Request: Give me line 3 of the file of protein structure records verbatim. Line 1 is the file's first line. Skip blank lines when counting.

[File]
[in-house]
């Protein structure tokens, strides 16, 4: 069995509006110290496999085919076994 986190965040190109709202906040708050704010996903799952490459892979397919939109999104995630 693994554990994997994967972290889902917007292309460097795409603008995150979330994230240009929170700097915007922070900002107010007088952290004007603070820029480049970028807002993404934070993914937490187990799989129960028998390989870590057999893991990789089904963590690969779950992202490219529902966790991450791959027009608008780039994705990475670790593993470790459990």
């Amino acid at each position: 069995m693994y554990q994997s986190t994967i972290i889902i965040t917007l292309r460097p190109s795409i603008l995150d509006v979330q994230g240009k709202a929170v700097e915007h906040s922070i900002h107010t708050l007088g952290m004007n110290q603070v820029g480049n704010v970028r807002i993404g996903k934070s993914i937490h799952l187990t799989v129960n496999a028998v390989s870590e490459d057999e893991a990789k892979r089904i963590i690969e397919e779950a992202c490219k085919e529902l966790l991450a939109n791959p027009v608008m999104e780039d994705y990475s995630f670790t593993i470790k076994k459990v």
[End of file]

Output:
């Amino acid at each position: 069995m693994y554990q994997s986190t994967i972290i889902i965040t917007l292309r460097p190109s795409i603008l995150d509006v979330q994230g240009k709202a929170v700097e915007h906040s922070i900002h107010t708050l007088g952290m004007n110290q603070v820029g480049n704010v970028r807002i993404g996903k934070s993914i937490h799952l187990t799989v129960n496999a028998v390989s870590e490459d057999e893991a990789k892979r089904i963590i690969e397919e779950a992202c490219k085919e529902l966790l991450a939109n791959p027009v608008m999104e780039d994705y990475s995630f670790t593993i470790k076994k459990v």